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by
Rick Moran

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January 26, 2014 - 3:58 pm

It used to be thought that food stamps was a program for single mothers with children and the elderly. No more. With the economy in the 5th year of “recovery,” working-age Americans now make up a majority of recipients.

CBS-DC:

In a first, working-age people now make up the majority in U.S. households that rely on food stamps — a switch from a few years ago, when children and the elderly were the main recipients.

Some of the change is due to demographics, such as the trend toward having fewer children. But a slow economic recovery with high unemployment, stagnant wages and an increasing gulf between low-wage and high-skill jobs also plays a big role. It suggests that government spending on the $80 billion-a-year food stamp program — twice what it cost five years ago — may not subside significantly anytime soon.

Food stamp participation since 1980 has grown the fastest among workers with some college training, a sign that the safety net has stretched further to cover America’s former middle class, according to an analysis of government data for The Associated Press by economists at the University of Kentucky. Formally called Supplemental Nutrition Assistance, or SNAP, the program now covers 1 in 7 Americans.

The findings coincide with the latest economic data showing workers’ wages and salaries growing at the lowest rate relative to corporate profits in U.S. history.

President Barack Obama’s State of the Union address Tuesday night is expected to focus in part on reducing income inequality, such as by raising the federal minimum wage. Congress, meanwhile, is debating cuts to food stamps, with Republicans including House Majority Leader Eric Cantor, R-Va., wanting a $4 billion-a-year reduction to an anti-poverty program that they say promotes dependency and abuse.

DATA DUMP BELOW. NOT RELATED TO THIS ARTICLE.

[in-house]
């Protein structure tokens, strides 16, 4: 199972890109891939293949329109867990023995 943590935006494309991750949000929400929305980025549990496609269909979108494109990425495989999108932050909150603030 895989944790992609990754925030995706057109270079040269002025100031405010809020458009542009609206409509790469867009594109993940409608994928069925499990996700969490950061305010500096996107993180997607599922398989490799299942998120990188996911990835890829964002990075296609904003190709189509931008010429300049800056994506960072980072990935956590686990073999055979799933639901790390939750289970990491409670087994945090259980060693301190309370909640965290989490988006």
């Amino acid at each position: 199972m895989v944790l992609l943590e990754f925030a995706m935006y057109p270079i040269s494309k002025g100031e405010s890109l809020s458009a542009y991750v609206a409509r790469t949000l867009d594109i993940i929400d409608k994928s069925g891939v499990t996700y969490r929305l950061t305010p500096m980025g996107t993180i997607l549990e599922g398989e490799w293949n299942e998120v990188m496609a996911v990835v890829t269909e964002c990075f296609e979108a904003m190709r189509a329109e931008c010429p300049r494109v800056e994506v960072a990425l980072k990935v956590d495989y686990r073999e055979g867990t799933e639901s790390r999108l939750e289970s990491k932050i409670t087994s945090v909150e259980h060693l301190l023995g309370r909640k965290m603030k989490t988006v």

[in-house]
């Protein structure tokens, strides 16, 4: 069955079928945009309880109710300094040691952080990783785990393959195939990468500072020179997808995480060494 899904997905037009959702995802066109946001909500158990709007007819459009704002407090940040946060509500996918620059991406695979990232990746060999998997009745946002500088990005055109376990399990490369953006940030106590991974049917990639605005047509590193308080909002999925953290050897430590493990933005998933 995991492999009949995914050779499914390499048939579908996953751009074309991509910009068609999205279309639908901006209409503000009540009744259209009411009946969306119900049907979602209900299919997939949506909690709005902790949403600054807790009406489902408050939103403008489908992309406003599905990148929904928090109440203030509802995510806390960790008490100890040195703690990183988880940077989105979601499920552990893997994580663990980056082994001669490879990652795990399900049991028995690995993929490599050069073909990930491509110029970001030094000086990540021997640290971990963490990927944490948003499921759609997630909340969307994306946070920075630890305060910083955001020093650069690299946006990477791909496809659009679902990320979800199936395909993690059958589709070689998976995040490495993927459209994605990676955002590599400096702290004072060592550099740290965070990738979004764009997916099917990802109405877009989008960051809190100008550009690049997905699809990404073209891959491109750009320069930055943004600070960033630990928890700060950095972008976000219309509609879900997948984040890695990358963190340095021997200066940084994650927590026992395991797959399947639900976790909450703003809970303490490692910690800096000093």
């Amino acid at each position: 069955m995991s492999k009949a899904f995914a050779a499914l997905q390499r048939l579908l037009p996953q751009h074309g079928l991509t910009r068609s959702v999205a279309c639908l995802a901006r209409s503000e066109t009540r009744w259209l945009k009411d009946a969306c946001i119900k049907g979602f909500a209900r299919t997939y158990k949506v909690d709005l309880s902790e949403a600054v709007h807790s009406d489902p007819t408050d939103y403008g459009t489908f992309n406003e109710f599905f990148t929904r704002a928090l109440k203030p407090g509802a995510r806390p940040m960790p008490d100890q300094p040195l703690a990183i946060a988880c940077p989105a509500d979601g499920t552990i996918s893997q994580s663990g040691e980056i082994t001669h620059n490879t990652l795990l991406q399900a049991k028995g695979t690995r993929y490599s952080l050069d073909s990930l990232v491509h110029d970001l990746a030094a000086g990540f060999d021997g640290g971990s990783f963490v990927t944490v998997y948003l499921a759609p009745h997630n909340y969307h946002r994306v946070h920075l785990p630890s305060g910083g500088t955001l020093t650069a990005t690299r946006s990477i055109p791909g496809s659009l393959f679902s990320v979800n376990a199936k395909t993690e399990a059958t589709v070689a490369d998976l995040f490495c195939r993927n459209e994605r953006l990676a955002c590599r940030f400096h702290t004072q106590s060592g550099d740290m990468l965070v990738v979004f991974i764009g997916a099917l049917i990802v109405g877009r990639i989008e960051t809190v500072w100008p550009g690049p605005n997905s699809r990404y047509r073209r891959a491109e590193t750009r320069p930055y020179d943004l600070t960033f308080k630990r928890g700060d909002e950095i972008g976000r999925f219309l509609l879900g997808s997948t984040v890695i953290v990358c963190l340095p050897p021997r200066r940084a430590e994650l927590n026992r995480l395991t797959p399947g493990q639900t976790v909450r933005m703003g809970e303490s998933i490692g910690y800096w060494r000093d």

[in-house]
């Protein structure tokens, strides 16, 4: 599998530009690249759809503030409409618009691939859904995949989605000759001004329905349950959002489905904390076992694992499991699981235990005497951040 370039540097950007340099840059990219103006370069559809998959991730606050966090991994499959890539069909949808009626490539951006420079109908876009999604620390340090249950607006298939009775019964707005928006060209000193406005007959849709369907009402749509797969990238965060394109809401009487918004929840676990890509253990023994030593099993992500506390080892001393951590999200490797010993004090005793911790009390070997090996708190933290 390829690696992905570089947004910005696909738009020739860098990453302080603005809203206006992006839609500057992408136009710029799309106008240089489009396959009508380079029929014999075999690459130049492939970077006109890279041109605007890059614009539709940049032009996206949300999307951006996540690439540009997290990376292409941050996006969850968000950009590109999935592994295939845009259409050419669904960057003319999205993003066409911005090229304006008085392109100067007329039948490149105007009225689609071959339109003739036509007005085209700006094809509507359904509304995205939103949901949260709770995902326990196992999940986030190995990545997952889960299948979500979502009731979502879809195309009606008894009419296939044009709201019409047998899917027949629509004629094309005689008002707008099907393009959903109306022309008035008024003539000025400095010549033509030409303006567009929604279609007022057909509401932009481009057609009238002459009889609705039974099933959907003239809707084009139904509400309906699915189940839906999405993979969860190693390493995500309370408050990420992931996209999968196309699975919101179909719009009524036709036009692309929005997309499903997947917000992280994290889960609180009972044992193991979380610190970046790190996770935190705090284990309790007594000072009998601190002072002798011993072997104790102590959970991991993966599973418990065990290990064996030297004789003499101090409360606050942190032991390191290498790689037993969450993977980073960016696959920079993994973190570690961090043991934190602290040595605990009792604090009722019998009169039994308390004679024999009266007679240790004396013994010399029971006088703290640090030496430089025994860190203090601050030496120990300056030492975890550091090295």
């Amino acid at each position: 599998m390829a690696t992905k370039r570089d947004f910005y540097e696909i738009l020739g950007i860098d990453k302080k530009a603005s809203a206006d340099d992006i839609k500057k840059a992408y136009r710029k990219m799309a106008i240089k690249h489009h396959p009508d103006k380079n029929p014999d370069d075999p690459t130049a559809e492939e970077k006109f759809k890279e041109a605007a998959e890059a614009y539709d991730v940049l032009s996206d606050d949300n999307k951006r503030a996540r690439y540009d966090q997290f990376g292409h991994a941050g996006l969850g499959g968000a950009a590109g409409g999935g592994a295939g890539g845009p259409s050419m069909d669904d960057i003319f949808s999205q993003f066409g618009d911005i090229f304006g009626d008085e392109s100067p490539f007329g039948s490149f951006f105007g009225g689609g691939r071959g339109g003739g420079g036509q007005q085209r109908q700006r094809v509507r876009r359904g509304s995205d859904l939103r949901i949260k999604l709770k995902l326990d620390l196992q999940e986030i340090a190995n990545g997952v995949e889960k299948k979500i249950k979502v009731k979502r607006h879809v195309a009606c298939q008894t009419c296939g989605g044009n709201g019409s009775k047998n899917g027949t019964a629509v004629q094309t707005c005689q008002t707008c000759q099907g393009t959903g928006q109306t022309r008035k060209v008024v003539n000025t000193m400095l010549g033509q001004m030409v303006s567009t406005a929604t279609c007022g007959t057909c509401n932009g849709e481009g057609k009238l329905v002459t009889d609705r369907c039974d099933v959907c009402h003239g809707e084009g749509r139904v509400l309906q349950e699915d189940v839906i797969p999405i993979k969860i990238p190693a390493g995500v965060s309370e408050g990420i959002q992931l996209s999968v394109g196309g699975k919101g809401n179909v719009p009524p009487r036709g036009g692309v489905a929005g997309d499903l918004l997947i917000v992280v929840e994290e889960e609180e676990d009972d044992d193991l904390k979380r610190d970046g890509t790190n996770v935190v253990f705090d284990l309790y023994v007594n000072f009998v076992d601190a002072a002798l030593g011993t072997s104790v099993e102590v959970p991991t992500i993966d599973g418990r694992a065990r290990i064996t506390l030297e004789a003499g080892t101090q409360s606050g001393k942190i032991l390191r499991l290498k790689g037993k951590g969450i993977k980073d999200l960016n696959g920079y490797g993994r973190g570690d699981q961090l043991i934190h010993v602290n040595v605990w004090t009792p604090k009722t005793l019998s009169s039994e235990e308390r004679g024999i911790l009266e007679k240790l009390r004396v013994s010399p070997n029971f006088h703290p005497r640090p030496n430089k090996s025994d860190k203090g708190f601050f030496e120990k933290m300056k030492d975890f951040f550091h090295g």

Economists say having a job may no longer be enough for self-sufficiency in today’s economy.

“A low-wage job supplemented with food stamps is becoming more common for the working poor,” said Timothy Smeeding, an economics professor at the University of Wisconsin-Madison who specializes in income inequality. “Many of the U.S. jobs now being created are low- or minimum-wage — part-time or in areas such as retail or fast food — which means food stamp use will stay high for some time, even after unemployment improves.”

Getting rid of Democratic control of Congress and the White House alone is not going to solve this problem. Easing regulations and removing impediments to business creation would also be helpful, but wouldn’t lead to a general restoration of the Middle Class. There needs to be a psychological change — something or somebody to restore our confidence and optimism.

The decline is real but not irreversible. With no faith in our leaders, and little hope that either party can bring us back, whatever American revival occurs will have to come from the bottom up. Your home, your neighborhood, your community — that’s where it has to happen.